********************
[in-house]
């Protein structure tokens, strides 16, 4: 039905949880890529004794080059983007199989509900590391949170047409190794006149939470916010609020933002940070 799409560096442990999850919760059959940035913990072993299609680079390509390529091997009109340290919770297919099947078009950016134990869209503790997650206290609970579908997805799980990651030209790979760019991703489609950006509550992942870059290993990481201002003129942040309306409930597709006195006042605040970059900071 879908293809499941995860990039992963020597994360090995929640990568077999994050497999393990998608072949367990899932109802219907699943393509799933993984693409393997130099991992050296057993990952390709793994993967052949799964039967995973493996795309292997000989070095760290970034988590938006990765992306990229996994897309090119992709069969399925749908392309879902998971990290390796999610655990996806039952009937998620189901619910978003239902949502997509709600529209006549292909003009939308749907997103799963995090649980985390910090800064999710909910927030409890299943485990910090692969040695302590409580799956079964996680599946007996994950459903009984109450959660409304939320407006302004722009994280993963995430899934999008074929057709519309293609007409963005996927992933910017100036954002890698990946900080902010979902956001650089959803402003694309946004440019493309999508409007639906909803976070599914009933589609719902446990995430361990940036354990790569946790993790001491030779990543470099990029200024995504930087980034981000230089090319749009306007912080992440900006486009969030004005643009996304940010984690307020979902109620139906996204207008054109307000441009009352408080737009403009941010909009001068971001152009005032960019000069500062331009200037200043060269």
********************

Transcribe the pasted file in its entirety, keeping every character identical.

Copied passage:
[in-house]
């Protein structure tokens, strides 16, 4: 039905949880890529004794080059983007199989509900590391949170047409190794006149939470916010609020933002940070 799409560096442990999850919760059959940035913990072993299609680079390509390529091997009109340290919770297919099947078009950016134990869209503790997650206290609970579908997805799980990651030209790979760019991703489609950006509550992942870059290993990481201002003129942040309306409930597709006195006042605040970059900071 879908293809499941995860990039992963020597994360090995929640990568077999994050497999393990998608072949367990899932109802219907699943393509799933993984693409393997130099991992050296057993990952390709793994993967052949799964039967995973493996795309292997000989070095760290970034988590938006990765992306990229996994897309090119992709069969399925749908392309879902998971990290390796999610655990996806039952009937998620189901619910978003239902949502997509709600529209006549292909003009939308749907997103799963995090649980985390910090800064999710909910927030409890299943485990910090692969040695302590409580799956079964996680599946007996994950459903009984109450959660409304939320407006302004722009994280993963995430899934999008074929057709519309293609007409963005996927992933910017100036954002890698990946900080902010979902956001650089959803402003694309946004440019493309999508409007639906909803976070599914009933589609719902446990995430361990940036354990790569946790993790001491030779990543470099990029200024995504930087980034981000230089090319749009306007912080992440900006486009969030004005643009996304940010984690307020979902109620139906996204207008054109307000441009009352408080737009403009941010909009001068971001152009005032960019000069500062331009200037200043060269």